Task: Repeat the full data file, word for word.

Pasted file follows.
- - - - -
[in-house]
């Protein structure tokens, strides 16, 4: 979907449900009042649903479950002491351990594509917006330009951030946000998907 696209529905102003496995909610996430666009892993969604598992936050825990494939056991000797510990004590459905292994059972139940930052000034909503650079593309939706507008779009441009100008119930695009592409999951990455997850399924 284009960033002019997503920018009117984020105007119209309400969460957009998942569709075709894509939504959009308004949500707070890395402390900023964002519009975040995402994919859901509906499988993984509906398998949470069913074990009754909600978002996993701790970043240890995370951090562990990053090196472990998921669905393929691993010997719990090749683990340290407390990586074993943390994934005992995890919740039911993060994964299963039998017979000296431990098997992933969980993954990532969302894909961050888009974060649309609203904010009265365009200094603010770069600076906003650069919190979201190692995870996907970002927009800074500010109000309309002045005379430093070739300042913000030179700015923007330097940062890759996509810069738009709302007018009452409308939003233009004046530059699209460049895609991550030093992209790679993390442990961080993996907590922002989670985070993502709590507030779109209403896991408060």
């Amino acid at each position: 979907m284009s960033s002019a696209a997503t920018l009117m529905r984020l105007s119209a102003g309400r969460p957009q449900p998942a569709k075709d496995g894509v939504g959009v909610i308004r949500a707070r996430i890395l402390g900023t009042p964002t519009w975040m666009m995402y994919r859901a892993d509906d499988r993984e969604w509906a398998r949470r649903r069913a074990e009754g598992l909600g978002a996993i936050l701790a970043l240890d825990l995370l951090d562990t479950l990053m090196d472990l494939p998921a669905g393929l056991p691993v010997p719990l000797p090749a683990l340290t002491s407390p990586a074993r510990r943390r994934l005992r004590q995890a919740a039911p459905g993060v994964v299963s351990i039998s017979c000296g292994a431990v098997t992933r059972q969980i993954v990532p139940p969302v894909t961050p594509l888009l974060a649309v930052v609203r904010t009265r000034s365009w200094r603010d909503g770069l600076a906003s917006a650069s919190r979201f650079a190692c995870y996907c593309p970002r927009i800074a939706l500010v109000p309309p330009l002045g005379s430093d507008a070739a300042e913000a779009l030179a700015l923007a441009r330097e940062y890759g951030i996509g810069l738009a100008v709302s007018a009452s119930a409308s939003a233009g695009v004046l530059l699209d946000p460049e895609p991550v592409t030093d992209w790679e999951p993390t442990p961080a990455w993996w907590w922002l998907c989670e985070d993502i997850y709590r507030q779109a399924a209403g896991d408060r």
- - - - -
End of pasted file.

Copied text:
[in-house]
């Protein structure tokens, strides 16, 4: 979907449900009042649903479950002491351990594509917006330009951030946000998907 696209529905102003496995909610996430666009892993969604598992936050825990494939056991000797510990004590459905292994059972139940930052000034909503650079593309939706507008779009441009100008119930695009592409999951990455997850399924 284009960033002019997503920018009117984020105007119209309400969460957009998942569709075709894509939504959009308004949500707070890395402390900023964002519009975040995402994919859901509906499988993984509906398998949470069913074990009754909600978002996993701790970043240890995370951090562990990053090196472990998921669905393929691993010997719990090749683990340290407390990586074993943390994934005992995890919740039911993060994964299963039998017979000296431990098997992933969980993954990532969302894909961050888009974060649309609203904010009265365009200094603010770069600076906003650069919190979201190692995870996907970002927009800074500010109000309309002045005379430093070739300042913000030179700015923007330097940062890759996509810069738009709302007018009452409308939003233009004046530059699209460049895609991550030093992209790679993390442990961080993996907590922002989670985070993502709590507030779109209403896991408060």
């Amino acid at each position: 979907m284009s960033s002019a696209a997503t920018l009117m529905r984020l105007s119209a102003g309400r969460p957009q449900p998942a569709k075709d496995g894509v939504g959009v909610i308004r949500a707070r996430i890395l402390g900023t009042p964002t519009w975040m666009m995402y994919r859901a892993d509906d499988r993984e969604w509906a398998r949470r649903r069913a074990e009754g598992l909600g978002a996993i936050l701790a970043l240890d825990l995370l951090d562990t479950l990053m090196d472990l494939p998921a669905g393929l056991p691993v010997p719990l000797p090749a683990l340290t002491s407390p990586a074993r510990r943390r994934l005992r004590q995890a919740a039911p459905g993060v994964v299963s351990i039998s017979c000296g292994a431990v098997t992933r059972q969980i993954v990532p139940p969302v894909t961050p594509l888009l974060a649309v930052v609203r904010t009265r000034s365009w200094r603010d909503g770069l600076a906003s917006a650069s919190r979201f650079a190692c995870y996907c593309p970002r927009i800074a939706l500010v109000p309309p330009l002045g005379s430093d507008a070739a300042e913000a779009l030179a700015l923007a441009r330097e940062y890759g951030i996509g810069l738009a100008v709302s007018a009452s119930a409308s939003a233009g695009v004046l530059l699209d946000p460049e895609p991550v592409t030093d992209w790679e999951p993390t442990p961080a990455w993996w907590w922002l998907c989670e985070d993502i997850y709590r507030q779109a399924a209403g896991d408060r």